As to your position, it is correct that build to print companies often simply can not get information, and even when they do do not have personnel trained to evaluate many issues that are print related. They depend on the customer to provide any such information in one way or another. If no information is provided there isn't anything you can do (Ninja's caveats are appropriate IMO).
 

Ninja

Looking for Reality
Trusted Information Resource
#6
FWIW...I lost that job (my first out of college)...when I refused to build a design that could take a hand off...

Now, 20+ years later, I've learned that it has taken more than one finger...
It's the only job I ever got fired from...and (20yrs later and financially stable) I can say that I'm glad I made that call.
Not 100% sure I would feel the same if I wasn't financially stable, which gives me plenty of food for thought...they weren't my fingers...
 

Big Jim

Super Moderator
#7
The second trainer (the person, not the company) is the issue. I come back to the 'show me were it says that' which we often ask. Without knowing that document there is no way to see what the referenced document actually says. I always want to see the actual text of the document. Just because a person is a trainer doesn't mean they 'know and understand' everything.

As to your position, it is correct that build to print companies often simply can not get information, and even when they do do not have personnel trained to evaluate many issues that are print related. They depend on the customer to provide any such information in one way or another. If no information is provided there isn't anything you can do (Ninja's caveats are appropriate IMO).
It was the same trainer both years. The second year he said he was wrong the prior year and we needed to forget that earlier instruction.

The reason I opened the thread now is to see what companies were actually doing in the field.

It is interesting that the IAQG Clarifications version published October 2019 is silent concerning element 8.1.3 Product Safety. Maybe that tells me all I need to know.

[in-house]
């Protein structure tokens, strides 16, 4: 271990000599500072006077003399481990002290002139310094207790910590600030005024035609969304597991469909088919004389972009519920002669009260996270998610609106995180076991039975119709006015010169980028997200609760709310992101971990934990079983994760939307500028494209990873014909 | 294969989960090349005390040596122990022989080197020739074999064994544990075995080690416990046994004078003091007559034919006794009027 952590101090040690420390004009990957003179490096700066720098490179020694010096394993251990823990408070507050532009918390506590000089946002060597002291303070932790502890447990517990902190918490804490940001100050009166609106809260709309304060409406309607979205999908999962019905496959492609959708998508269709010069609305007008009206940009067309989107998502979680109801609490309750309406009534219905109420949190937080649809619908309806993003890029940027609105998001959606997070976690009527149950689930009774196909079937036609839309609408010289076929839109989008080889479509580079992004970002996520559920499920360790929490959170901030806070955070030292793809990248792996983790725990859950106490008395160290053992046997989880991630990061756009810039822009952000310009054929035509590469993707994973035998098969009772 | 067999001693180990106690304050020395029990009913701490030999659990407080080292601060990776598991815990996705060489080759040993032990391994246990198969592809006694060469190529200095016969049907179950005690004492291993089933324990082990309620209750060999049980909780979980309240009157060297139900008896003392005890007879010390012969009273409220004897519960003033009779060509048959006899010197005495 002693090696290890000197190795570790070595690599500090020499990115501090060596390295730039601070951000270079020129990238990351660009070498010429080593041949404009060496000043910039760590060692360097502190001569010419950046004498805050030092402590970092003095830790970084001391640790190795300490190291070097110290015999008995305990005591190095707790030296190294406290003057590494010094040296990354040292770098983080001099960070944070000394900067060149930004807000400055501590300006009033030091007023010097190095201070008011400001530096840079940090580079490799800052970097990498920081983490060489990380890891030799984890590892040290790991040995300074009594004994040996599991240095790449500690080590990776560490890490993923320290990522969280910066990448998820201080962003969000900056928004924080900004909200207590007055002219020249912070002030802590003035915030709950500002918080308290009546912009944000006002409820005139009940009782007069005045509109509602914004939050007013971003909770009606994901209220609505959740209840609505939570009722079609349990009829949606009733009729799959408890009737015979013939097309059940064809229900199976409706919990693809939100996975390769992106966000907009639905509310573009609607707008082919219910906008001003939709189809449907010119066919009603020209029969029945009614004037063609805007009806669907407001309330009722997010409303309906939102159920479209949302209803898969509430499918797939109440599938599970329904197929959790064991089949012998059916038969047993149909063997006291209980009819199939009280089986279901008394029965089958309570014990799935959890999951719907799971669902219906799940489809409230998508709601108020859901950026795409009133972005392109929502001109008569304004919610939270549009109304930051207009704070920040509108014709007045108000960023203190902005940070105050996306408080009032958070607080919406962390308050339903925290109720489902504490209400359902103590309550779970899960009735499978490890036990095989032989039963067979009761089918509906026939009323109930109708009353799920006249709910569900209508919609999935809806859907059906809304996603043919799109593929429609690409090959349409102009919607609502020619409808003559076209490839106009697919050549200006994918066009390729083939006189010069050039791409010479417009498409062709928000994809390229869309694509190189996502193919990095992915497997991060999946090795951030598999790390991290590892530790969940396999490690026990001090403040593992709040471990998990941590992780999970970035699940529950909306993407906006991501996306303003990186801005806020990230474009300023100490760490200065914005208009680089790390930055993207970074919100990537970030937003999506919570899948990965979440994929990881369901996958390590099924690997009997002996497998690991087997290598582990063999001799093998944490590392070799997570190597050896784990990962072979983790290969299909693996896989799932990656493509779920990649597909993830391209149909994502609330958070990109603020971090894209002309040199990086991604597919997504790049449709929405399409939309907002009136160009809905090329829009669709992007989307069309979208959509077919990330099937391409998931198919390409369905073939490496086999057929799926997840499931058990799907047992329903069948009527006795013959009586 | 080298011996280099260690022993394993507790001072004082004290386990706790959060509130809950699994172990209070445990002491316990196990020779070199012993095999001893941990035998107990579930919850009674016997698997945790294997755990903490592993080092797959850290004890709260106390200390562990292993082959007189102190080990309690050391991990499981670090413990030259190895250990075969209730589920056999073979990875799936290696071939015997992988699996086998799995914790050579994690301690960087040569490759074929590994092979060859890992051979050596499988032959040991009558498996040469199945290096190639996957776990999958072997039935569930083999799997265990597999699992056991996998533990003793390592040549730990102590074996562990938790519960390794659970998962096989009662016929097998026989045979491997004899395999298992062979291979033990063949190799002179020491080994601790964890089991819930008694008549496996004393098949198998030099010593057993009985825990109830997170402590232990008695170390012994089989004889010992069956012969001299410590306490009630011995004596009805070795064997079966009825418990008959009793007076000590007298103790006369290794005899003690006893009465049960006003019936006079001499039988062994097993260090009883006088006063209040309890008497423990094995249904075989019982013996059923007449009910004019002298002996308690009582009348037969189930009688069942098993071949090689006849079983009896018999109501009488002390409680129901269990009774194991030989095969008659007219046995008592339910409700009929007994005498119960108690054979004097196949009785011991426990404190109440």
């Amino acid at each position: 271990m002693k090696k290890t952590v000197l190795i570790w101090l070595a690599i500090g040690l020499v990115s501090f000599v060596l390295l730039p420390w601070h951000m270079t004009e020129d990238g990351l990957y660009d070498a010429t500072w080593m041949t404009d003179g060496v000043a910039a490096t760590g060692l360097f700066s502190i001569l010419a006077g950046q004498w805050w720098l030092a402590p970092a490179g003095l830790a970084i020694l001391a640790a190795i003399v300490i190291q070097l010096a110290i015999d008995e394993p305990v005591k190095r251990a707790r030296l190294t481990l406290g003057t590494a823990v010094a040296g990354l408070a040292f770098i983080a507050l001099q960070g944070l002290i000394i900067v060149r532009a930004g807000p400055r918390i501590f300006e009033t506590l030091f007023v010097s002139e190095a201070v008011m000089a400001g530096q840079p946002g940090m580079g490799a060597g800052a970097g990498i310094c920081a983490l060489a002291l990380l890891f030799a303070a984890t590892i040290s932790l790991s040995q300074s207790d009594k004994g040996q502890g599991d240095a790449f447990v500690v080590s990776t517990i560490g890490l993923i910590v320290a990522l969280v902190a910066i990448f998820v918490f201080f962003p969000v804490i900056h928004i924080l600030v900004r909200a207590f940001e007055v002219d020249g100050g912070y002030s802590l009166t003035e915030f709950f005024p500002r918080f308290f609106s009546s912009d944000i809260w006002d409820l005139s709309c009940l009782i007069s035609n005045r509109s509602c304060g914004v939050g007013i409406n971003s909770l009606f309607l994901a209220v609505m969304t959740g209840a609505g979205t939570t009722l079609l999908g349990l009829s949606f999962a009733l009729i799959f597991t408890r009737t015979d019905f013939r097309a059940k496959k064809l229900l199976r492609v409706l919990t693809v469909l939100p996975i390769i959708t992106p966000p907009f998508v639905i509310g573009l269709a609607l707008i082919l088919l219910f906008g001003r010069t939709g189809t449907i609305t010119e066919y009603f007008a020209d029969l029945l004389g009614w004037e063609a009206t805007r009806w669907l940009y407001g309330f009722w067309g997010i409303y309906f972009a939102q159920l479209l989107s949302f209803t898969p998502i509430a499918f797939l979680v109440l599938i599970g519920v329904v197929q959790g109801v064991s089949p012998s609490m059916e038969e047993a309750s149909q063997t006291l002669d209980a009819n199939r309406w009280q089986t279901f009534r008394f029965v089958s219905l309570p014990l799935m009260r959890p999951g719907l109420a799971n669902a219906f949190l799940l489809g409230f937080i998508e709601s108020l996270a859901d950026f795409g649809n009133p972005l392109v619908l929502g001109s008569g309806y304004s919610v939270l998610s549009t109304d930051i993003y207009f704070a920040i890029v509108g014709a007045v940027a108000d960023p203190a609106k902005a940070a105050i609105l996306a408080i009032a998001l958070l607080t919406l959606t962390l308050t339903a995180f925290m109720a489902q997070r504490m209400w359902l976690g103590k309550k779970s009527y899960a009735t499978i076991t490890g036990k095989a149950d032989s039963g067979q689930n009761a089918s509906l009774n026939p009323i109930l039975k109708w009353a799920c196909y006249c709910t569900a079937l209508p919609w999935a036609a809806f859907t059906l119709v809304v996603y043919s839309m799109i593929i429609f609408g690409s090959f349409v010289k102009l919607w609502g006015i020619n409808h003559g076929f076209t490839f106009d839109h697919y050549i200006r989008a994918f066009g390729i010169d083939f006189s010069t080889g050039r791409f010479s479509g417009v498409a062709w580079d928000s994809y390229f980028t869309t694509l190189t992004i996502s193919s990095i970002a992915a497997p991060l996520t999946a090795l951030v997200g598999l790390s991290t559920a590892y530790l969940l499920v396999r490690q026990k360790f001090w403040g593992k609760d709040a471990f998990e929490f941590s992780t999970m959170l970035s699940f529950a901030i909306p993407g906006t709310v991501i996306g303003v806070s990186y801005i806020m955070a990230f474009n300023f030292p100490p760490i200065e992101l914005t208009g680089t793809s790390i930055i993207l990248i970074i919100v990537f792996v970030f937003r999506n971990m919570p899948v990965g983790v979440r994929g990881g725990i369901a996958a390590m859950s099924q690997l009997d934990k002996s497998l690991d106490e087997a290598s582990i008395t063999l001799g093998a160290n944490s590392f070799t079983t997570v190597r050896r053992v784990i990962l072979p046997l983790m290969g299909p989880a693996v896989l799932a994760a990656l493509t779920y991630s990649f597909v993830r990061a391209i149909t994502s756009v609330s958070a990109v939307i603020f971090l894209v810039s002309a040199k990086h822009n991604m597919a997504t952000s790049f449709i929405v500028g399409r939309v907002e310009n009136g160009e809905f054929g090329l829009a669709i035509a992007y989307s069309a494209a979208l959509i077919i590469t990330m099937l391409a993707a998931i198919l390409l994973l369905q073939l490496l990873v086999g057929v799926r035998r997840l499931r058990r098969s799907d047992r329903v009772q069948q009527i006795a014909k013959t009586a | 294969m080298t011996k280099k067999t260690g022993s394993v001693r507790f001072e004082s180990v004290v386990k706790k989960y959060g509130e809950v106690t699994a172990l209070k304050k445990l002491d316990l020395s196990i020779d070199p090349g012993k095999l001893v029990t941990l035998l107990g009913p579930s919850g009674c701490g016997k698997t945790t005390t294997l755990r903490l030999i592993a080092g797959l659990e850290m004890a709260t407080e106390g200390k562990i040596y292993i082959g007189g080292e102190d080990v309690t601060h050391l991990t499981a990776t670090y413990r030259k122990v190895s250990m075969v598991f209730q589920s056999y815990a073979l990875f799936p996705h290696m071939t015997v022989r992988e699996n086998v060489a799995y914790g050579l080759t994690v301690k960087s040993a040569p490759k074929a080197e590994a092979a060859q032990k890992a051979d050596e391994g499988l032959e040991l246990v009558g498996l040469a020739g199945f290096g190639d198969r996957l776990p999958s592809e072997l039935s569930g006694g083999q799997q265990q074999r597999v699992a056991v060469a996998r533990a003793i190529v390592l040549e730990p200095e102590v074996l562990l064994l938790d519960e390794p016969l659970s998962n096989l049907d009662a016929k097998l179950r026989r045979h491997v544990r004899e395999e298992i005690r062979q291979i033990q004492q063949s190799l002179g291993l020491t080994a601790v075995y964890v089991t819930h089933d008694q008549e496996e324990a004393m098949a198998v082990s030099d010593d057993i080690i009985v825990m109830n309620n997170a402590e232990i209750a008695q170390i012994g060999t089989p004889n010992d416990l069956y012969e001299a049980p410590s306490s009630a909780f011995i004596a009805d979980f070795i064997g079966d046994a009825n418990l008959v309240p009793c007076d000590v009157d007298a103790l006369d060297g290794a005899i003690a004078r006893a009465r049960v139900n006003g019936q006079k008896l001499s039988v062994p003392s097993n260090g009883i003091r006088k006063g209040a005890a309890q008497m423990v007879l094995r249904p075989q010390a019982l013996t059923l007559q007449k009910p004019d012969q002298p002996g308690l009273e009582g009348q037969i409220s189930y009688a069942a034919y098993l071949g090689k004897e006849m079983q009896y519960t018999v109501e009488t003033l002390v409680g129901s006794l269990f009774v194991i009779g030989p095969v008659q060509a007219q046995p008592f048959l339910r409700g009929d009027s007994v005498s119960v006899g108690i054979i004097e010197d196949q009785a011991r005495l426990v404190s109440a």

outdoorsNW

Involved In Discussions
#8
I work for an electronics contract manufacturer. Our quality manual for AS9100D says we only build products designed by the customer, and therefore product safety is the customer’s responsibility. Our product safety obligation is to build the product to conform to the customer’s requirements. This has gone through three audits with two different external auditors, plus several AS9100 focused customer audits without any problems.

Plus we also have many customers who will not tell us what the product is used for or other details needed to assess product safety.
 

Sidney Vianna

Post Responsibly
Staff member
Admin
#9
Product safety in a "build-to-print" environment certainly encompasses product conformity to customer specifications, but don't forget other issues that can jeopardize product integrity such as FOD, ESD, damage due to handling, preservation, transportation, etc....All of those issues are contained in the AS9100 standard, nevertheless...
 

Big Jim

Super Moderator
#10
I work for an electronics contract manufacturer. Our quality manual for AS9100D says we only build products designed by the customer, and therefore product safety is the customer’s responsibility. Our product safety obligation is to build the product to conform to the customer’s requirements. This has gone through three audits with two different external auditors, plus several AS9100 focused customer audits without any problems.

Plus we also have many customers who will not tell us what the product is used for or other details needed to assess product safety.
Thank you. This is the kind of feedback I'm looking for.